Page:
Saussure's treatment of language as a system of signs and linguistics as a science of the life of linguistic signs within society anticipated today's language situation. The relation between signifier and signified replaces concept and sound-image respectively since, according to Saussure, the bond between the signifier and signified is arbitrary. "Whether we take the <signified> or the <signifier>, language has neither ideas nor sounds that existed before the linguistic system, but only conceptual and phonetic differences that have issued from the system. The idea or phonic substance that a sign contains is of less importance than the other signs that surround it; thus the value of a term may be modified without either its meaning or its sound being affected, solely because a neighboring term has been modified."7 Consequently, all linguistic values are determined by the user of signs (the audience), who relates signs within a specific intersubjective context. This context can be referred to as the socio-cultural code or system. And law, custom, principle, mode, public sphere, order, regulation, and rationality can all be replaced by this code or system. Hence semiotics casts light on the present situation of language: the same sign can manifest itself both as artistic work and as advertisement. The meaning of the sign depends entirely on the code that the sign refers to. Broadly speaking, one may distinguish three types of codes: major (or popular) code, minor (or alternative) code, and mass code. The major code belongs to the majority, like custom, and is originally the spontaneous legacy of a people. The minor code is an alternative to the major code. The mass code, finally, is characteristic of modern cultural administration of mass communication and culture industry. Today, the major code and mass code are hardly distinguishable, while former minor codes become marginal, as in the case of vestigial folk traditions confronted with mass culture. For example, despite the expansion of the cinema in the 1920s, the Yiddish theater was still a major cultural institution for the New York Jewish population. Besides the mass culture, the entertainment-oriented Yiddish theater addressed the majority of the subculture while the artistic or political Yiddish theater (Yiddish Art Theater and the <ARTEF>) were relevant to the intellectual minority. 8 In the wake of a transition to a fully administered culture, the function of the entertainment-oriented Yiddish theater has been totally replaced by television, film and Broadway. The Yiddish theater in New York, despite a slight recent revival, is marginally isolated, and no longer is an alternative to mass culture. Thus, in contrast to semiotics' notion of an infinite diversity of codes, only two possibilities exist: mass code or marginal code. This is the limit of semiotics whose radical potential seems to have been over-estimated. Benjamin attempted to describe the emancipatory possibility of switching the code, specifically in his elaboration of the method of quotation as a response to the dominant culture situation. For Benjamin, quotation shifts the dominant and conventional code to a new one. Thus, his favorite form of criticism was, as he admits in his letter, "the writing almost entirely of quotations. The craziest mosaic technique that people can imagine...."9 In its broadest sense, the technique of quotation is not limited to Benjamin but can be found in almost all radical artists and theoretician of the first quarter of the 20th century. Kafka created his new literary form by "quoting" the form of Yiddish theater, l ¡ while Karl Kraus' caricatures are based on citations, to say nothing of James Joyce and Marcel Proust. Similarly in epic theater, quotation has a crucial function. Brecht wrote that "in the first production of <Die Mutter> the stage . . . was not supposed to represent any real locality: it, as it were, took up an attitude itself towards the incidents shown; it quoted, narrated, prepared and recalled." ll Victor Shklovskij's critical technique of parody is a kind of quotation, and Sergei Eisenstein's film technique of montage depends, as he himself admits, on his synthetic understanding of quotation.12 These similarities did not grow out of personal collaborations. The method of quotation has, rather, been developed as a reaction against capitalist rationalization and its cultural consequences. In the age of mechanical reproduction, the language of literature is always obsolete unless it is constantly related to a new code, that is, unless it is quoted. Therefore, in a letter to Gershom Scholern, Benjamin likens his method to a "salvage" of "scraps": "the philosophical salvage of surrealism Ñand therefore its <Aufhebung> -- also the attempt to hold the image of history in the most unattractive fixations of being, so to speak, the scraps of being." 13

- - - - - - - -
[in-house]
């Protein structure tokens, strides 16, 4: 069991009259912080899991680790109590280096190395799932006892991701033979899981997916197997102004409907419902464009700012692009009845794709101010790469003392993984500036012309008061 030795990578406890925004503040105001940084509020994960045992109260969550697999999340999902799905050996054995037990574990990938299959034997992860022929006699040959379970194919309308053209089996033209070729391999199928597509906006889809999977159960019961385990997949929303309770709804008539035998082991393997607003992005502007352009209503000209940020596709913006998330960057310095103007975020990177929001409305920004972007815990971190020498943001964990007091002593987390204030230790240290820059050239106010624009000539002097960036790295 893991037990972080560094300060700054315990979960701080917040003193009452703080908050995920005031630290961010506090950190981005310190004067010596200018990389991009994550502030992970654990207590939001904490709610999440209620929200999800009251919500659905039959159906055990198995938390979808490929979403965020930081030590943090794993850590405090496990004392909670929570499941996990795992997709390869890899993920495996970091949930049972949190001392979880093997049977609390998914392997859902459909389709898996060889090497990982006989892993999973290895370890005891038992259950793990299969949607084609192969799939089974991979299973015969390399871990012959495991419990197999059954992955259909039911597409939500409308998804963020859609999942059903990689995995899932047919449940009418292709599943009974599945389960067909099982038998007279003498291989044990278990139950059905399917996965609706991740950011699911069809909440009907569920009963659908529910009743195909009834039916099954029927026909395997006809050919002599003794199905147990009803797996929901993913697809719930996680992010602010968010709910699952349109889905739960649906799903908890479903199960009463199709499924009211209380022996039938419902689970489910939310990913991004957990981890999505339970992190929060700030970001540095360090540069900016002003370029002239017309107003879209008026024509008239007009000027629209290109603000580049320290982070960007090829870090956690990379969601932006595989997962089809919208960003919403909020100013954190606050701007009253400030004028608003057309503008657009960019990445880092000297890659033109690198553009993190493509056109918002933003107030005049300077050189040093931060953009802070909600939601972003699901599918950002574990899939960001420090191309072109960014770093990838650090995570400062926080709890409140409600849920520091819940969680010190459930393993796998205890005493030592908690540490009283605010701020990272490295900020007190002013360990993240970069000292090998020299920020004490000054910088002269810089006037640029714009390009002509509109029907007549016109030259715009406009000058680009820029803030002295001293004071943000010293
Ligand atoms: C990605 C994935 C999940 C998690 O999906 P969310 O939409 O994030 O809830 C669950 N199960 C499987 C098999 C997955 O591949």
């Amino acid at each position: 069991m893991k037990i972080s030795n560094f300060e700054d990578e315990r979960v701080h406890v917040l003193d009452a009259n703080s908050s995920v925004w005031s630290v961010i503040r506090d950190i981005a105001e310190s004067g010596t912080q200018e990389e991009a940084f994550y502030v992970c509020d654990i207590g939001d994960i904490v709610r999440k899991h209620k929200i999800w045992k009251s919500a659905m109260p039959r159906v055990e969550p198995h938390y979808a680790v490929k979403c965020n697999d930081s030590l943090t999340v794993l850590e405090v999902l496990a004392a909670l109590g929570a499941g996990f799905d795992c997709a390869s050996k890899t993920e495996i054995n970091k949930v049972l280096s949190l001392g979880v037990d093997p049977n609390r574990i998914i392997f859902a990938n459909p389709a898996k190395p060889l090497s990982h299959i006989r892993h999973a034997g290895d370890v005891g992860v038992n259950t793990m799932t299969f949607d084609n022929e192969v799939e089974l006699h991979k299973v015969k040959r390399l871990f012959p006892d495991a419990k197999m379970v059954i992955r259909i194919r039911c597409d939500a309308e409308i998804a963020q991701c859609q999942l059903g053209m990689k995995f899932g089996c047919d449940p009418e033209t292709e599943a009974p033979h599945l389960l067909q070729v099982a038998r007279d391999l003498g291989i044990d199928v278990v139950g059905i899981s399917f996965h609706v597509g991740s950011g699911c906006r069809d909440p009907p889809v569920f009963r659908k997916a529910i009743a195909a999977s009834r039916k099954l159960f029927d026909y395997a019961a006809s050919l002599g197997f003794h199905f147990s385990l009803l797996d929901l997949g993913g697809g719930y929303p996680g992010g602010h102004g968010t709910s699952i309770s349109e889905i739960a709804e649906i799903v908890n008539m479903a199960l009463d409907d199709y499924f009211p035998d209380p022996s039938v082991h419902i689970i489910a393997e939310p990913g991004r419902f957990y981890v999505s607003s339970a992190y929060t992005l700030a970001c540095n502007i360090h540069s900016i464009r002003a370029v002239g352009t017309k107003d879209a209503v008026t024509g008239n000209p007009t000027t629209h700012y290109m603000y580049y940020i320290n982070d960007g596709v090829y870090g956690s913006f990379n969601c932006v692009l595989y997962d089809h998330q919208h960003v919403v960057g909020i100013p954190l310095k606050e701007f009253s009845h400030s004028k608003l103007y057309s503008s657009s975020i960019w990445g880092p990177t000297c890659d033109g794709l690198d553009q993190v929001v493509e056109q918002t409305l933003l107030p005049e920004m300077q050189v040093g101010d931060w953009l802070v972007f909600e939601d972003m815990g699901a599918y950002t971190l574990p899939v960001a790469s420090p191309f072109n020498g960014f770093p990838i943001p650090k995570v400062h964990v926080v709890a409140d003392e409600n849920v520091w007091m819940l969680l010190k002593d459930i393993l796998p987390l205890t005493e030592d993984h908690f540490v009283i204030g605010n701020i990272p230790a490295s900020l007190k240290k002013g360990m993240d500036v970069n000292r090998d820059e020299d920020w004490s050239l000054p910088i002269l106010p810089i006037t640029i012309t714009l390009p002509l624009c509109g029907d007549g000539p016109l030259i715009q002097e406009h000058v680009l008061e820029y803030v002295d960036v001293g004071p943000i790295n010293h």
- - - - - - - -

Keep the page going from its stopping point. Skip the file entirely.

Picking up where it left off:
Benjamin's use of the term <Abfuelle>, or scraps, reminds us of Adorno's <Muell> (garbage). Apparently, Benjamin's scraps and Adorno's garbage indicate a reified situation in which language (the essence of culture) becomes an arbitrary sign. However, Adorno's garbage implies the impossibility of salvage, while Benjamin's scraps seems to suggest a strategy. For Benjamin, scraps that are obsolete as signs referring to old aesthetic values can still provide new value if they are related to some new code, i.e., if they fall into a newly organized social group's hands. Thus, he compares John Heartfield's <photomontage> and Renger-Patsch's picture: the former transformed the advertising photography into a political instrument, while the latter "succeeded in turning into an object poverty itself, by handling it in a modish technically perfect way, into an object of enjoyment." 14 Benjamin contends that the cultural situation can be radicalty changed only if an alternative social context, i.e., a new collectivity, appears. Only if the mass-oriented capitalist collectivity is switched to the collectivity of a class-conscious proletariat. Hence, he confronted "the fascist attempt to aestheticize politics" with the Communist politicization of art, uniting artistic activity with the workers' movement.l5 Adorno nowhere shares Benjamin's optimism. The new technological means hardly provide the possibility of new and active collective reception of culture. Rather, the capitalist culture industry destroys not only the traditional community but also the basis of almost all authentic collectivity: collective memory or unconscious collectivity. Spontaneous collectivity is increasingly impossible, and is replaced by the artificial organization of the entertainment business and bureaucratic administration: even religious ritual and traditional feasts are no exception.l6 In an apparent reply to Benjamin's thesis, Adorno in his essay "On the Fetish Character in Music and Regression in Listening," in referring to the attitude of the music listening audience insisted that "the new phase of the musical consciousness of the masses is defined by displeasure in pleasure; it resembles the reaction to sport or advertising~ Contemporary culture, despite its seeming diversity, has been fundamentally chained to the dominant code. When an audience receives a cultural work (which should be originally free from any code before the association with the recipient), it has little choice in deciding what code it should be related to in accordance with the interests of its own members. 17 In this sense, Adorno argues that "in spite of all the progress in reproduction techniques, in controls and the specialities, and in spite of all the restless industry, the bread that the culture industry offers man is the stone of the stereotype." 18 That is why "all culture after Auschwitz, including its urgent critique, is garbage." At the same time, Adorno is fully aware that no matter how reified culture becomes, it is not totally reified. It always refers back to living subjects. Even in the context of extreme reification, the subject who is conscious of alienation survives, and this critical activity is the subject's final barricade. Thus Adorno's statement regarding culture as garbage is not an epistemological definition of culture but a strategic critical gesture within the context of the culture industry. His "pessimistic" and totally negative tone reflects this strategy. He is not pessimistic but performs this pessimistic gesture. The philosophical basis of this performance is put forth in Negative Dialectics: "In epistemology the inevitable result is the false conclusion that the object is the subject. Traditional philosophy believes that it knows the unlike by likening it to itself, while in so doing it really knows itself only. The idea of a changed philosophy would be to become aware of likeness by defining it as that which is unlike itself" 19 But this does not suggest that he acts as if he is negative. He tries to be totally negative to the extent that the critical subject <is> essentially negative. If reification constitutes the basic trend of culture, the only possible response is neither a search for an alternative, given the present limited situation, nor an objective description of the <status quo>, but a strategic exaggeration of the negative element of the trend.20 Accordingly, Adorno finds in Kafka one of the most successful examples of this strategy. Adorno writes in Prisms: "As was done thousands of years ago, Kafka seeks salvation in the incorporation of the power of the adversary. The subject seeks to break the spell of reification by reifying itself. It appears to complete the fate which befell it.... Immersion in the inner space of individuation, which culminates in such self-contemplation, stumbles upon the principle of individuation, the postulation of the self by the self, officially sanctioned by philosophy, the mythic defiance. The subject seeks to make amends by abandoning this defiance. Kafka does not glorify the world through subordination; he resists it through non-violence. Faced by the latter, power must acknowledge itself as that which it is, and it is on this fact alone that he counts. Myth is to succumb to its own reflected image."